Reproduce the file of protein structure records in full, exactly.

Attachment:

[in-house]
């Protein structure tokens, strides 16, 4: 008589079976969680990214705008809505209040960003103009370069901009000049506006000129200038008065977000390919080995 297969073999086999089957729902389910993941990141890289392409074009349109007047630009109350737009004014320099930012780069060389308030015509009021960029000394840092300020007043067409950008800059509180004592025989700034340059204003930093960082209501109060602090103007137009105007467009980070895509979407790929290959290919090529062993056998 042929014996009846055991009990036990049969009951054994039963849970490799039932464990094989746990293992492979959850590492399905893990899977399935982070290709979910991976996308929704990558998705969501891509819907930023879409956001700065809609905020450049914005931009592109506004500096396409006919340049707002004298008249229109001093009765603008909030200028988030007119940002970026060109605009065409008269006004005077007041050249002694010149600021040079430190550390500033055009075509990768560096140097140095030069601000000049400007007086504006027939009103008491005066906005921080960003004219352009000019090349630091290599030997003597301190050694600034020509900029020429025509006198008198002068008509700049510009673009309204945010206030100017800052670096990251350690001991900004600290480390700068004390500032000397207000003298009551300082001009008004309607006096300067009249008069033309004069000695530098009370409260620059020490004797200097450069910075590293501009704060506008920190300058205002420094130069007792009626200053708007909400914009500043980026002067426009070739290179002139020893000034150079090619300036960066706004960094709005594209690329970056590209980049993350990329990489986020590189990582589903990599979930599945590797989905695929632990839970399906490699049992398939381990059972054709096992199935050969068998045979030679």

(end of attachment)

[in-house]
């Protein structure tokens, strides 16, 4: 008589079976969680990214705008809505209040960003103009370069901009000049506006000129200038008065977000390919080995 297969073999086999089957729902389910993941990141890289392409074009349109007047630009109350737009004014320099930012780069060389308030015509009021960029000394840092300020007043067409950008800059509180004592025989700034340059204003930093960082209501109060602090103007137009105007467009980070895509979407790929290959290919090529062993056998 042929014996009846055991009990036990049969009951054994039963849970490799039932464990094989746990293992492979959850590492399905893990899977399935982070290709979910991976996308929704990558998705969501891509819907930023879409956001700065809609905020450049914005931009592109506004500096396409006919340049707002004298008249229109001093009765603008909030200028988030007119940002970026060109605009065409008269006004005077007041050249002694010149600021040079430190550390500033055009075509990768560096140097140095030069601000000049400007007086504006027939009103008491005066906005921080960003004219352009000019090349630091290599030997003597301190050694600034020509900029020429025509006198008198002068008509700049510009673009309204945010206030100017800052670096990251350690001991900004600290480390700068004390500032000397207000003298009551300082001009008004309607006096300067009249008069033309004069000695530098009370409260620059020490004797200097450069910075590293501009704060506008920190300058205002420094130069007792009626200053708007909400914009500043980026002067426009070739290179002139020893000034150079090619300036960066706004960094709005594209690329970056590209980049993350990329990489986020590189990582589903990599979930599945590797989905695929632990839970399906490699049992398939381990059972054709096992199935050969068998045979030679």